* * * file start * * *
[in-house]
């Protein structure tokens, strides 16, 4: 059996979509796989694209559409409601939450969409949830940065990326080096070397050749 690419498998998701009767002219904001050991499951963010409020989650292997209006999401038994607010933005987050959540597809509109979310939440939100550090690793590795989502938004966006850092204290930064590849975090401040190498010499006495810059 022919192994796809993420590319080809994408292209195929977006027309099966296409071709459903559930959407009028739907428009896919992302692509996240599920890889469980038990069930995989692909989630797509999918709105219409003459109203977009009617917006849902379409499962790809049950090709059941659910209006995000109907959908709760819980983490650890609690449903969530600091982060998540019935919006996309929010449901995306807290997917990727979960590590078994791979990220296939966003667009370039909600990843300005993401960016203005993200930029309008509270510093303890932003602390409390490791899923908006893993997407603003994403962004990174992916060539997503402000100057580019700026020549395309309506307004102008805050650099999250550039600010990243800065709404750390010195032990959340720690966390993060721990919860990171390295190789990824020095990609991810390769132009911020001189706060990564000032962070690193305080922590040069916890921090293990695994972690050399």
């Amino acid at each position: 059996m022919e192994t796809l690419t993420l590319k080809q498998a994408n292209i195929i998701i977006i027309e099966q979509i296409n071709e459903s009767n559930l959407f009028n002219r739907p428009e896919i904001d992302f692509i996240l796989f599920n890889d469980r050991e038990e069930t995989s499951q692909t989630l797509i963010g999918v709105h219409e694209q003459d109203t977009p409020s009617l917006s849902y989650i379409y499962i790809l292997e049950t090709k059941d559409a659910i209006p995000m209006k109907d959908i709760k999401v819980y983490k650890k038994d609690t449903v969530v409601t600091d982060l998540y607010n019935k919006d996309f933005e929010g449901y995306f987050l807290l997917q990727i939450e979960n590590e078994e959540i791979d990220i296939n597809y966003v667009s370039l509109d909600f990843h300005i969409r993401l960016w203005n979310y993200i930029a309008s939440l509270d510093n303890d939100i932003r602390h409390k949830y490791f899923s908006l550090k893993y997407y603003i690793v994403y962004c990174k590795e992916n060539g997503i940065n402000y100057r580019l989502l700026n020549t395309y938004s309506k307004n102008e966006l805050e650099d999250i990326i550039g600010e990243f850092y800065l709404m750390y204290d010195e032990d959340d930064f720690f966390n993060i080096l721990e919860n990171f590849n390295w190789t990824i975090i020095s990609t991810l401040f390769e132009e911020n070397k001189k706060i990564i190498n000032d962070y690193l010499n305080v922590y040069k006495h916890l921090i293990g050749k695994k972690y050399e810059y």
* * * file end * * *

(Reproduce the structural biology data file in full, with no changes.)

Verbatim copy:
[in-house]
């Protein structure tokens, strides 16, 4: 059996979509796989694209559409409601939450969409949830940065990326080096070397050749 690419498998998701009767002219904001050991499951963010409020989650292997209006999401038994607010933005987050959540597809509109979310939440939100550090690793590795989502938004966006850092204290930064590849975090401040190498010499006495810059 022919192994796809993420590319080809994408292209195929977006027309099966296409071709459903559930959407009028739907428009896919992302692509996240599920890889469980038990069930995989692909989630797509999918709105219409003459109203977009009617917006849902379409499962790809049950090709059941659910209006995000109907959908709760819980983490650890609690449903969530600091982060998540019935919006996309929010449901995306807290997917990727979960590590078994791979990220296939966003667009370039909600990843300005993401960016203005993200930029309008509270510093303890932003602390409390490791899923908006893993997407603003994403962004990174992916060539997503402000100057580019700026020549395309309506307004102008805050650099999250550039600010990243800065709404750390010195032990959340720690966390993060721990919860990171390295190789990824020095990609991810390769132009911020001189706060990564000032962070690193305080922590040069916890921090293990695994972690050399």
């Amino acid at each position: 059996m022919e192994t796809l690419t993420l590319k080809q498998a994408n292209i195929i998701i977006i027309e099966q979509i296409n071709e459903s009767n559930l959407f009028n002219r739907p428009e896919i904001d992302f692509i996240l796989f599920n890889d469980r050991e038990e069930t995989s499951q692909t989630l797509i963010g999918v709105h219409e694209q003459d109203t977009p409020s009617l917006s849902y989650i379409y499962i790809l292997e049950t090709k059941d559409a659910i209006p995000m209006k109907d959908i709760k999401v819980y983490k650890k038994d609690t449903v969530v409601t600091d982060l998540y607010n019935k919006d996309f933005e929010g449901y995306f987050l807290l997917q990727i939450e979960n590590e078994e959540i791979d990220i296939n597809y966003v667009s370039l509109d909600f990843h300005i969409r993401l960016w203005n979310y993200i930029a309008s939440l509270d510093n303890d939100i932003r602390h409390k949830y490791f899923s908006l550090k893993y997407y603003i690793v994403y962004c990174k590795e992916n060539g997503i940065n402000y100057r580019l989502l700026n020549t395309y938004s309506k307004n102008e966006l805050e650099d999250i990326i550039g600010e990243f850092y800065l709404m750390y204290d010195e032990d959340d930064f720690f966390n993060i080096l721990e919860n990171f590849n390295w190789t990824i975090i020095s990609t991810l401040f390769e132009e911020n070397k001189k706060i990564i190498n000032d962070y690193l010499n305080v922590y040069k006495h916890l921090i293990g050749k695994k972690y050399e810059y």